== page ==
M:  You seem to have an innate sense of understanding people’s fears and trepidations in career moves – so there’s a level of psychology involved. Were you always the person that offered advice?

F:  I have reinvented myself professionally multiple times and have been an active entrepreneur in new territories for most of my professional life – doing things for the first time is fun and scary, exhilarating and exhausting, risky and rewarding, soul-crushing and uplifting. I have experienced how depressing and heavy it feels to be unfulfilled at work and I also know what it is like to operate in my sweet spot when work feels like play and I truly enjoy what I do and who I work with. I have seen operations fail and others become successful beyond my wildest imagination.

Over time and through training, I have learned to spot unrealized potential in others and I know how to encourage people to be themselves and be brave in creating a professional life for themselves that they enjoy. I wish for everyone to be able to realize their dreams and to find the courage to step out and create businesses or places of work that inspire them and others.

M:  How did you establish and build your business? I know you through the VBA (Vienna Business Association) and that seems to have been an important connection for you.

F:  I am an introvert, who enjoys to think and work one-on-one or in small group settings. Building my executive and business coaching business meant stepping out of my comfort zone in a major way. I had to learn how to expand my network, meet new people, and go to events where I did not know anyone. The VBA has been a safe place for me to practice my message, to give presentations in front of people I have known for a long time, and I was able to practice and improve my networking skills. From there I ventured out to other chambers and was recently invited to serve on the board of HR Alliance DC, which brings me very close to my target audience, HR directors and decision makers.

I volunteer as the Chairperson on the Town/Business Liaison Committee for the Town of Vienna, as a volunteer coach with Leadership Fairfax and a student mentor for Jobs for Life at the Lamb Center in Fairfax. Giving back to the community is important to me and it keeps me grounded.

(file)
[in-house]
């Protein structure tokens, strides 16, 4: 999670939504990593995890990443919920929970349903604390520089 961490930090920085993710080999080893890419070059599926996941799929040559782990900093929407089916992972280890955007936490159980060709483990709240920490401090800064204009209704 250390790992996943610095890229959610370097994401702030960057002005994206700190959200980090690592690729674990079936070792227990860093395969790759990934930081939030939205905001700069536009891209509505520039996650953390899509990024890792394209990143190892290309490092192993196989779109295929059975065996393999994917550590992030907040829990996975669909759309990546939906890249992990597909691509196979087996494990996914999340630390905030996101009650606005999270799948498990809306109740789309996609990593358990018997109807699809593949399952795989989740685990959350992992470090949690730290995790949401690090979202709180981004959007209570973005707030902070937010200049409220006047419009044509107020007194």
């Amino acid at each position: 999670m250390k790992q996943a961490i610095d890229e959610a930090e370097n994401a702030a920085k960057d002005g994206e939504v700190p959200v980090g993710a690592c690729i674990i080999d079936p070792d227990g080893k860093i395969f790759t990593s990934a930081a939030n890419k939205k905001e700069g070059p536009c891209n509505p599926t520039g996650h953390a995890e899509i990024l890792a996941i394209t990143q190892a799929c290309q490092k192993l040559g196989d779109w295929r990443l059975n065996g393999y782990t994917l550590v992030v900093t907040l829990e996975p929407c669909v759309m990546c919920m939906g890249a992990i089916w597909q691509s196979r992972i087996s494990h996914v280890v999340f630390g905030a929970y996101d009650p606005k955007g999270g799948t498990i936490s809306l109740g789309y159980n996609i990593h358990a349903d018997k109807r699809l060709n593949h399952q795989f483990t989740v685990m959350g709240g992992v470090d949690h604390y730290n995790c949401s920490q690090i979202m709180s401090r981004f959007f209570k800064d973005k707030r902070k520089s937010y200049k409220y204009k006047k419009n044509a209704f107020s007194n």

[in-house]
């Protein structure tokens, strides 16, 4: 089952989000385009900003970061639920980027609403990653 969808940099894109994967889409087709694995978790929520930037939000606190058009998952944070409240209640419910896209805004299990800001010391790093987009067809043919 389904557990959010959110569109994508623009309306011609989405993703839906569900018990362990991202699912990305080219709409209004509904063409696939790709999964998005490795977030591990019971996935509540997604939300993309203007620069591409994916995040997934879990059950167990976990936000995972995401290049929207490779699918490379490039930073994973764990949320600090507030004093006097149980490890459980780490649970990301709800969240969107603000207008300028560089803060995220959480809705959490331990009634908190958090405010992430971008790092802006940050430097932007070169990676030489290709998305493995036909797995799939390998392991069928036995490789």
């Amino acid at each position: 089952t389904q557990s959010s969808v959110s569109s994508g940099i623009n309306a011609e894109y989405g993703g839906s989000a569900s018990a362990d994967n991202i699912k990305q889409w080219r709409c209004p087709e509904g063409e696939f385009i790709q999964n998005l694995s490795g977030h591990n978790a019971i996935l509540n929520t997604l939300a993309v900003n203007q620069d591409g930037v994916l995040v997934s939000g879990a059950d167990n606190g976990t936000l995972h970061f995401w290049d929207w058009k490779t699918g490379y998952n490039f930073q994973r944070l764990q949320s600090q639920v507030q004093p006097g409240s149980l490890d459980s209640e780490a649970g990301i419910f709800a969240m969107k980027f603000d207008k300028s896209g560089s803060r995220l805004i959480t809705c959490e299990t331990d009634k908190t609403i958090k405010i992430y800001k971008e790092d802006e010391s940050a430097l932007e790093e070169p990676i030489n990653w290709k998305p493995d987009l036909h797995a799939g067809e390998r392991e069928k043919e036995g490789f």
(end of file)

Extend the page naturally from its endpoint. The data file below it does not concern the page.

Vienna Small Business Mastermind Group
The Small Business Mastermind Group that Friderike hosts. We meet on a monthly basis to share business tips, successes and input.

M:  How has this last career change been most rewarding to you?  

F:  I feel I have found my calling in helping others finding their innate strengths and talents and putting those to good use. Whether I work with brilliant scientists at NASA, innovative program managers at the FDA or courageous small business owners, ultimately they are all human beings with unique life experiences, who are trying to make sense of the world around them. I walk with them through tough transitions and help them to connect with what they value and what they do best. When they start to make brave moves and turn their professional lives into something they enjoy and that gives them pride, it is just the best feeling in the world for me.

Essentially building 5 businesses from the ground up has taught me many valuable lessons that I love to pass on to others. I think my most valuable lesson has been that you cannot take anything for granted. Life is precious and deserves to be enjoyed in the moment as much as you can. Once I figured that out, I started to enjoy the journey rather than constantly pushing towards a particular destination.